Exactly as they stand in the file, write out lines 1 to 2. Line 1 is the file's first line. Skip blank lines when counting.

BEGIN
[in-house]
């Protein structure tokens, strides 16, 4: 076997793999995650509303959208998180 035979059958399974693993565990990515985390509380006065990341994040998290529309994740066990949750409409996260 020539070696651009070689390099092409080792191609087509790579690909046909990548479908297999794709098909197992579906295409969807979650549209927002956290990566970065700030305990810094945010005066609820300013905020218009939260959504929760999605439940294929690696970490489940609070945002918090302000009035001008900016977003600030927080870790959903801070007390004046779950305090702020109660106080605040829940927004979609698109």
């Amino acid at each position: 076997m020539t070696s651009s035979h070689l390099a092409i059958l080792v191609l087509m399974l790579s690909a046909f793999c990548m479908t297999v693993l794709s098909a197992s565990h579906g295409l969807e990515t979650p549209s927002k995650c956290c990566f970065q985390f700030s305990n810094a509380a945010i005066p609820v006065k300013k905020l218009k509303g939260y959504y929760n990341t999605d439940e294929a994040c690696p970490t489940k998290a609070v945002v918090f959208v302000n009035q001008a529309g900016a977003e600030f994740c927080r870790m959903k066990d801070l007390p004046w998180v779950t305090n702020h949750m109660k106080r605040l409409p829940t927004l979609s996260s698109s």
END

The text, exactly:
[in-house]
């Protein structure tokens, strides 16, 4: 076997793999995650509303959208998180 035979059958399974693993565990990515985390509380006065990341994040998290529309994740066990949750409409996260 020539070696651009070689390099092409080792191609087509790579690909046909990548479908297999794709098909197992579906295409969807979650549209927002956290990566970065700030305990810094945010005066609820300013905020218009939260959504929760999605439940294929690696970490489940609070945002918090302000009035001008900016977003600030927080870790959903801070007390004046779950305090702020109660106080605040829940927004979609698109």